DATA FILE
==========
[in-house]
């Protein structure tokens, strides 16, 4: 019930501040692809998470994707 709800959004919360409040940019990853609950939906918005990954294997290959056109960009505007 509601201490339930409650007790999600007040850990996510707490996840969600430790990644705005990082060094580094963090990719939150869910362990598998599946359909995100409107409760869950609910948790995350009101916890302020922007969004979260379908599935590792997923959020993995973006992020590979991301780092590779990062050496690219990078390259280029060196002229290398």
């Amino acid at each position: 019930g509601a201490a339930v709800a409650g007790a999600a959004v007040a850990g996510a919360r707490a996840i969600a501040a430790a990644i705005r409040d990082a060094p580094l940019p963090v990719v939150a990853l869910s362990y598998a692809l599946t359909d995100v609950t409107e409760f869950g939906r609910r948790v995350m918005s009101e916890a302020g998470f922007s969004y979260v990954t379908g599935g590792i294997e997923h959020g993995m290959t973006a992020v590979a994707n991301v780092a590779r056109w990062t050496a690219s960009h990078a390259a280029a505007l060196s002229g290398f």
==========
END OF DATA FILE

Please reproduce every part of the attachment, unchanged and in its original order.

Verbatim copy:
[in-house]
């Protein structure tokens, strides 16, 4: 019930501040692809998470994707 709800959004919360409040940019990853609950939906918005990954294997290959056109960009505007 509601201490339930409650007790999600007040850990996510707490996840969600430790990644705005990082060094580094963090990719939150869910362990598998599946359909995100409107409760869950609910948790995350009101916890302020922007969004979260379908599935590792997923959020993995973006992020590979991301780092590779990062050496690219990078390259280029060196002229290398």
């Amino acid at each position: 019930g509601a201490a339930v709800a409650g007790a999600a959004v007040a850990g996510a919360r707490a996840i969600a501040a430790a990644i705005r409040d990082a060094p580094l940019p963090v990719v939150a990853l869910s362990y598998a692809l599946t359909d995100v609950t409107e409760f869950g939906r609910r948790v995350m918005s009101e916890a302020g998470f922007s969004y979260v990954t379908g599935g590792i294997e997923h959020g993995m290959t973006a992020v590979a994707n991301v780092a590779r056109w990062t050496a690219s960009h990078a390259a280029a505007l060196s002229g290398f």